I wanted to shed my life of those many constraints that overwhelmed my days and live free in some of the ways they did. How simple it must be, I decided, away from the scrutiny of those still competing in a race I hadn’t signed up for.

Realistically it would be an unfathomable trade to experience the pain, the hunger, the great loss too many endure, even now in our modern society. I actually feel unworthy to express this thought because my life is so much easier.

After Kate Spade’s daughter was born, she questioned how her business would be affected without her husband’s and her input. So she counted how many times she was summoned by phone during one normal day—over 250 calls. Yet, even from the vantage point of what Kate Spade experienced, we can’t ever judge, only learn from those who experienced great darkness without our knowing to help.

Anthony Bourdain’s mother said the life-loving person we saw on his TV series was the same person in private. I have to disagree. There was obviously a part of him he hid. In one video clip, Bourdain spoke how he didn’t have a disease in regard to his past drug use, he had a dark genie.

Depression

The word itself evokes sadness at its deepest core. For some, a vast hole opens wide to swallow them. It’s not something people tend to talk about. It’s felt more than spoken, and those who feel it most are strangled by its silent world, grappling with the whys of it all.

Why must they grapple alone because of its stigma? For fear of being judged? For fear of being judged.

So let’s talk about it, put it out on the table and eliminate those stigmas, those presuppositions, and those judgments.

Most of us don’t talk about it because, well, it’s depressing. We also don’t know the answers for everyone with depression and life’s complexities, targeting the vulnerable with innumerable variables.

For some it may be hormonal imbalances, or neurotransmitters off-kilter; for others a one-time event or possibly lifelong battle.

Or all of the above.

I also want to mention the symptoms of diseases we are just now learning about–like CTE. (To learn more about CTE, read a personal account by Cyndy Feasel in her book When the Cheering Stops.)

But we need to talk about it, especially since it affects our lives and those we love.

Waterfall at Eden Isle

Waterfall at Eden Isle

I now realize my short-sightedness for all those years my eternal optimism convinced me that happiness was simply a choice, like a snap-your-finger-and-decide-outloud, “I choose to be happy.” And I misunderstood out of ignorance.

For those years while living in my eternal optimist state, I assumed we all had complete control over our moods. I didn’t have a clue what others were struggling with.

When I reduced the junk in my diet in my early 20s and had a hysterectomy at 27, I felt those changes resulted with a strengthening of an even temperament. However, my greatest strength–emotionally, spiritually and physically–came in my early 20s when I realized I have a Father who loves me unconditionally. Unworthy me! I had a Father, Savior, and Advocate whose name is above all names. No riches on earth compare.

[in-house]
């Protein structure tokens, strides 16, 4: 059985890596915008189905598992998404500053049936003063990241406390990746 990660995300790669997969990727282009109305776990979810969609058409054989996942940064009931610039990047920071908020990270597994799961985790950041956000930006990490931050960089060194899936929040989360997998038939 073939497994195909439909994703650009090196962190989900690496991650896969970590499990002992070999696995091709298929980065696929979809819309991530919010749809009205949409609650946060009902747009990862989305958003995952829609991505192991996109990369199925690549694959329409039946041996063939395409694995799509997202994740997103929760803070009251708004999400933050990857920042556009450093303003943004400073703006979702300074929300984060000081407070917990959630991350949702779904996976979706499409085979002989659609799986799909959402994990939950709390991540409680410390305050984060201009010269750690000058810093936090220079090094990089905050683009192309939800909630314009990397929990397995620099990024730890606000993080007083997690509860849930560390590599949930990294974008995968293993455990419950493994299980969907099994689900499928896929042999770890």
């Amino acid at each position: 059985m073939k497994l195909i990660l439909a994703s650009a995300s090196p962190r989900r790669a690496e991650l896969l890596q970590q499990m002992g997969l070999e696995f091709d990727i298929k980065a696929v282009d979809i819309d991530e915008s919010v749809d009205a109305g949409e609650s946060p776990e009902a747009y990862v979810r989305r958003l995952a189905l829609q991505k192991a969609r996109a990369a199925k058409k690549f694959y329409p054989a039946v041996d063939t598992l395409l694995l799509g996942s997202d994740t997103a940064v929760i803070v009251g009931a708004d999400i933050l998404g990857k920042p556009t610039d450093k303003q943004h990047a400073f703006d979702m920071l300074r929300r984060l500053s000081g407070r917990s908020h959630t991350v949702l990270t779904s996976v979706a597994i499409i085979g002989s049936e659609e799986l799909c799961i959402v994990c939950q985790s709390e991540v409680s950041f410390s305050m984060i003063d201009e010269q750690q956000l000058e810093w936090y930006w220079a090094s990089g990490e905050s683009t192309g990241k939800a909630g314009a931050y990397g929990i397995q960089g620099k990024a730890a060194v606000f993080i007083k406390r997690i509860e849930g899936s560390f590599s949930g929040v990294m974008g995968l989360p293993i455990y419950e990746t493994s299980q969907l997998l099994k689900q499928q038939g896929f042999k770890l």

When a shadow was placed over me:

Twenty years ago when I was hit with too much at one time, I felt great sadness. Rightly so with three deaths within only a few months and too many other things toppling about. I held tight to the many promises of God that had always sustained me during tough times. Only those promises were too distant to grasp.

What kept me was a tiny sliver of hope in one verse that whispered through me, “A bruised reed He will not break.” I had to look it up, unfamiliar with its source. (It’s in the Old and New Testament.)

I reckoned how something so slight, so frail sounding, could hold me through that period of darkness. Yet, that thin thread of hope kept me. With God, our greatest weakness is still His great strength.

What’s in a name? Each person’s name? For us to recognize as a child, teenager and adult, the words the bullies taunt aren’t true and it is fathomable to live through them, around them, past them. We also have to silence the bullies in our minds.

Nature’s Example of Life’s Ladder

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Who we are in life’s ladder reminds me of how Bill and I love standing at our kitchen window, binoculars in hand. We have a diversity of bird species that flock around four bird feeders—various woodpeckers, titmice, black-capped chickadees, bluejays, Cardinals …

In early spring my birdwatching becomes focused on the goldfinches who arrive, at least a hundred of them. En masse they flutter around the four bird feeders and the ground underneath. Over the following weeks, tiny baby goldfinches still green turn bright yellow before my eyes. I stand marveling over the wealth of their beauty.

Bluebird in Wisteria

Bluebird in Wisteria